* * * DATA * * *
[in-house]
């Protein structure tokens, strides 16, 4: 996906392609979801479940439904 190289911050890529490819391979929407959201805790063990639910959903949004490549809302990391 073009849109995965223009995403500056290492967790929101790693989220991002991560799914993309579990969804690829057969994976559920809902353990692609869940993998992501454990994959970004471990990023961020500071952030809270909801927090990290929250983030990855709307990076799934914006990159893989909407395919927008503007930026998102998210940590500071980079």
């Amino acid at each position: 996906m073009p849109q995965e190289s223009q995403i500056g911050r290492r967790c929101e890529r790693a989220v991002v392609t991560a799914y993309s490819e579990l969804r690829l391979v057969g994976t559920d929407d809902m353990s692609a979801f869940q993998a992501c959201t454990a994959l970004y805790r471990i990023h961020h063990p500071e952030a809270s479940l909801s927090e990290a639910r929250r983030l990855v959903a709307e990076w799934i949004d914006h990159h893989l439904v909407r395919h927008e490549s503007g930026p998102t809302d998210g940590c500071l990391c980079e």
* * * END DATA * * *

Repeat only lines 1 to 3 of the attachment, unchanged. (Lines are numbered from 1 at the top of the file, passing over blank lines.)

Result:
[in-house]
């Protein structure tokens, strides 16, 4: 996906392609979801479940439904 190289911050890529490819391979929407959201805790063990639910959903949004490549809302990391 073009849109995965223009995403500056290492967790929101790693989220991002991560799914993309579990969804690829057969994976559920809902353990692609869940993998992501454990994959970004471990990023961020500071952030809270909801927090990290929250983030990855709307990076799934914006990159893989909407395919927008503007930026998102998210940590500071980079």
């Amino acid at each position: 996906m073009p849109q995965e190289s223009q995403i500056g911050r290492r967790c929101e890529r790693a989220v991002v392609t991560a799914y993309s490819e579990l969804r690829l391979v057969g994976t559920d929407d809902m353990s692609a979801f869940q993998a992501c959201t454990a994959l970004y805790r471990i990023h961020h063990p500071e952030a809270s479940l909801s927090e990290a639910r929250r983030l990855v959903a709307e990076w799934i949004d914006h990159h893989l439904v909407r395919h927008e490549s503007g930026p998102t809302d998210g940590c500071l990391c980079e």